This, then, is the context a designer must work in. But what does Qeeboo do?
I’ve worked for many years with major firms. I was the first designer at Alessi and at Magis. Then at a certain point I felt the need, first, to change these companies - but that was extremely difficult - and to build a story of my own; my own firm. I believe this is part of every designer’s evolutionary journey.
Evolution towards what?
In the fashion world, every stylist has his or her own personal brand. Every stylist is distinguished by her/his choices and her/his surroundings, which characterise her/him and her/his label. Even if there’s an investor in the background, it’s the stylist who’s responsible for the image of her/his products. In the world of design this rarely happens.
If we look at the work done by Marcel Wanders with Moooi or Tom Dixon with his firm, these are among the most successful ventures in the past 20 years. I believe that this is a growing need in the younger generation too: to build your own identity through your own brand.
Stefano Giovannoni often talks about identity. Of the consumer’s identity, to be fed. Of the designer’s identity, to be built. Like his own, which is already well-established. The King Midas of design. Or the architect: this is the term used by his entourage to refer to him - giving him another identifying aspect.
Andrea Branzi describes Qeeboo as the Dolce Stil Novo of design. When I read Branzi’s definition, two things came to mind: it’s a provocation; at last, content that’s not self-referential. But what’s Brandi alluding to?
My interpretation of his definition is linked to the fact that Branzi has founded various groups, various movements, from the Radicali onwards. But he’s always found himself working with other men. In this case he realised that there are several women in our group - Nika Zupanc, the women at Front - and noticed that this female component resulted in an expressive language that’s different from an exclusively male approach. Like Nika Zupanc’s Ribbon Chair. Nika has the ability to express this femininity.
The Dolce Stil Novo - I checked last night - abandoned coarse poetry for a gentle, harmonious style. It was a repudiation of excessively contrived and tangled forms: is this what Qeeboo is?
In our collective imagination, Branzi has seen something that can be connected to a new narrative hypothesis. A language that no longer refers to the slightly technical, mechanical lexicon of design, but to stories to be told. A more appropriate language for the expression of emotion. And that’s where the definition came from: the desire to give things a name.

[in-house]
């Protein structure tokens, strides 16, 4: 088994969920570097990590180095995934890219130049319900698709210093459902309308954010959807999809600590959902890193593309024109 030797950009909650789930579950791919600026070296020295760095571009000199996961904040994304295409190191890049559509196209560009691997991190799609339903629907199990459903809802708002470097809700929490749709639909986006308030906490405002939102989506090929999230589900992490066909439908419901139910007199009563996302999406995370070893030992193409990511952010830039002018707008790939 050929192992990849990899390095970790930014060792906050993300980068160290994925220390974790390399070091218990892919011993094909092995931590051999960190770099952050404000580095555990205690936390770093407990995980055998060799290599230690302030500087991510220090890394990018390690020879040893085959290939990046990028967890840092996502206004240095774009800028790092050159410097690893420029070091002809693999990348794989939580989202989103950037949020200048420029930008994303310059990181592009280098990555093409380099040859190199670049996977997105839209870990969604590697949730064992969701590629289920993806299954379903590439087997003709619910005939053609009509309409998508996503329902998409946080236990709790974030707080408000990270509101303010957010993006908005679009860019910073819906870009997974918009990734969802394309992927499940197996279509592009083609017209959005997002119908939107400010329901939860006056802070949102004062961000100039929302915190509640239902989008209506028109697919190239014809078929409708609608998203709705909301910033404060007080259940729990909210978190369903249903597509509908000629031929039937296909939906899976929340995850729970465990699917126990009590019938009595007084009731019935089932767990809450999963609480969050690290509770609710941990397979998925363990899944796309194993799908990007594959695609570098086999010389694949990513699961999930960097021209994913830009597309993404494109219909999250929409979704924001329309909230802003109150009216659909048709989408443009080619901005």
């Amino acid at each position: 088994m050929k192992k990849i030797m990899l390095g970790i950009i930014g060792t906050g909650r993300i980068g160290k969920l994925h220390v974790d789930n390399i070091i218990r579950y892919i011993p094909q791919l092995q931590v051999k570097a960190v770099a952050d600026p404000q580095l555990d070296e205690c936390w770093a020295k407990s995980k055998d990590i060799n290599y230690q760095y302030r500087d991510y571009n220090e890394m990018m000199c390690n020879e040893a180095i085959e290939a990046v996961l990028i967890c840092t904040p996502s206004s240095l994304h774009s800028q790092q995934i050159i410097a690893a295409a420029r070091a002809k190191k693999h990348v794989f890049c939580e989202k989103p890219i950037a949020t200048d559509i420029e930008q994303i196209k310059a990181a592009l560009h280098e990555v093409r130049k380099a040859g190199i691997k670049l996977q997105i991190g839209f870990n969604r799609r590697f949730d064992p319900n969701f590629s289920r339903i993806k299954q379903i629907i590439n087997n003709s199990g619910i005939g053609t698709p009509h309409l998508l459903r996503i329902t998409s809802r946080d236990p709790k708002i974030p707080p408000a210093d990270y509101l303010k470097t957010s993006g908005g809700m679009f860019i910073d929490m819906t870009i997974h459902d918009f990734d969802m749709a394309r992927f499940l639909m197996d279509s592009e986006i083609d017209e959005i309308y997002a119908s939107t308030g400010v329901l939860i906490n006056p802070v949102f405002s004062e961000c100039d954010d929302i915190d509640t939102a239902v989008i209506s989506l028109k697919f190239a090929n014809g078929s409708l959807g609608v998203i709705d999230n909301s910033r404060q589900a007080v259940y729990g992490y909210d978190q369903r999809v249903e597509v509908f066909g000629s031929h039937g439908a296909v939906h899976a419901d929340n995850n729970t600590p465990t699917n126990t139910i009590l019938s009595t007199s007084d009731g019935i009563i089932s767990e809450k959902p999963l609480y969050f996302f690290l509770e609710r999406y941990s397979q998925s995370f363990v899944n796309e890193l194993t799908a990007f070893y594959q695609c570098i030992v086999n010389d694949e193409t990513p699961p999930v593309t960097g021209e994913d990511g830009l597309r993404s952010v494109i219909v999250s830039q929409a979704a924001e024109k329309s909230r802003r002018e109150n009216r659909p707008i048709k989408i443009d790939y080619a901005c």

A new narrative: like the K Chair? I saw the presentation, where it’s spoken of as the future archetype - in plastic - of the kitchen chair. Why plastic?
Plastic is first and foremost a democratic material, because it allows a larger section of the public to access design. At Alessi, for example, plastic was crucial in the growth of the brand during the nineties, because it truly revolutionised the target market of consumers for a leading firm in the design world.
It was a bold move.
For the first time an established brand shifted its attention away from the intellectual, adult consumer and towards a younger audience. Plastic had the power to create a link with the new generations, who began to collect this kind of object. Although they were expensive, they were more accessible.
Yet it was the winning move, allowing Alessi to triple its turnover and become the most important firm in terms of figures.
Why is plastic so important?
Plastic places the project into a real industrial circuit. It carries a logic of mass audience. Naturally, it involves a greater degree of professionalism and more experience: it’s one thing to design a wooden chair that the carpenter round the corner can make, and it’s quite another to design a plastic product for which you need steel moulds and tens or hundreds of thousands of euros in investment. What happens if you get it wrong and don’t reach the audience? With plastic you see the real entrepreneur and his capacity to invest in a product, in an idea. Not in an object that needs no investment, that anyone can copy a couple of days later.
But isn’t plastic bad for the planet? I’ve read the criticisms for my support of the material.
There’s a lot of confusion. Firstly, in the consumer world, plastic used for furniture is really a microscopic amount. Just think about PET water bottles, which we could very easily do without. Besides this, there are some plastics - like PVC - which produce harmful smoke when they’re burned. But most of today’s plastics are materials that burn very efficiently and leave no trace. From the waste disposal angle - I’ve had several conversations with people who know about this - a good plastic is really the least of our problems.
And then we should make one thing clear: if plastic ends up abandoned in the environment, it’s a problem of education, not plastic.
* The second part will be published next week *